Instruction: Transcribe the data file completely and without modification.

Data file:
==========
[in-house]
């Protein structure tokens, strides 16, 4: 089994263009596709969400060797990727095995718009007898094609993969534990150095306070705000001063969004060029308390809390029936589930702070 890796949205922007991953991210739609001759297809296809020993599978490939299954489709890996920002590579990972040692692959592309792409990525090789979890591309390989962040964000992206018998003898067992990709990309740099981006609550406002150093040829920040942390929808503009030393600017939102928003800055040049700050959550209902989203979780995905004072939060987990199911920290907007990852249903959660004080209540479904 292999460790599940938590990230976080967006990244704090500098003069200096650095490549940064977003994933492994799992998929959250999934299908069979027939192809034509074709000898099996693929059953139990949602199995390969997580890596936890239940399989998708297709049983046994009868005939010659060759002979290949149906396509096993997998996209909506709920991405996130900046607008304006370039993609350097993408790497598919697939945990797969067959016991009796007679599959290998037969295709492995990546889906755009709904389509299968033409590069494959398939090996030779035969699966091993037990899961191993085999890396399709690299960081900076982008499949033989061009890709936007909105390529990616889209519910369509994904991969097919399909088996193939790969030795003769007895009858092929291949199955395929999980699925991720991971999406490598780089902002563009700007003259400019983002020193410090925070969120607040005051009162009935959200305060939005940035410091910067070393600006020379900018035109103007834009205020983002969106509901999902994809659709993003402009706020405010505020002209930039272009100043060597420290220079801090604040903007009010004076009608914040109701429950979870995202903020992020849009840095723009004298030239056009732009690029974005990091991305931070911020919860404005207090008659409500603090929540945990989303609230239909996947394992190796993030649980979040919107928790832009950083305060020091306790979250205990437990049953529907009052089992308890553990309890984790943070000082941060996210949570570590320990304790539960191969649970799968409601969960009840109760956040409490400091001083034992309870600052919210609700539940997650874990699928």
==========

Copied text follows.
[in-house]
């Protein structure tokens, strides 16, 4: 089994263009596709969400060797990727095995718009007898094609993969534990150095306070705000001063969004060029308390809390029936589930702070 890796949205922007991953991210739609001759297809296809020993599978490939299954489709890996920002590579990972040692692959592309792409990525090789979890591309390989962040964000992206018998003898067992990709990309740099981006609550406002150093040829920040942390929808503009030393600017939102928003800055040049700050959550209902989203979780995905004072939060987990199911920290907007990852249903959660004080209540479904 292999460790599940938590990230976080967006990244704090500098003069200096650095490549940064977003994933492994799992998929959250999934299908069979027939192809034509074709000898099996693929059953139990949602199995390969997580890596936890239940399989998708297709049983046994009868005939010659060759002979290949149906396509096993997998996209909506709920991405996130900046607008304006370039993609350097993408790497598919697939945990797969067959016991009796007679599959290998037969295709492995990546889906755009709904389509299968033409590069494959398939090996030779035969699966091993037990899961191993085999890396399709690299960081900076982008499949033989061009890709936007909105390529990616889209519910369509994904991969097919399909088996193939790969030795003769007895009858092929291949199955395929999980699925991720991971999406490598780089902002563009700007003259400019983002020193410090925070969120607040005051009162009935959200305060939005940035410091910067070393600006020379900018035109103007834009205020983002969106509901999902994809659709993003402009706020405010505020002209930039272009100043060597420290220079801090604040903007009010004076009608914040109701429950979870995202903020992020849009840095723009004298030239056009732009690029974005990091991305931070911020919860404005207090008659409500603090929540945990989303609230239909996947394992190796993030649980979040919107928790832009950083305060020091306790979250205990437990049953529907009052089992308890553990309890984790943070000082941060996210949570570590320990304790539960191969649970799968409601969960009840109760956040409490400091001083034992309870600052919210609700539940997650874990699928």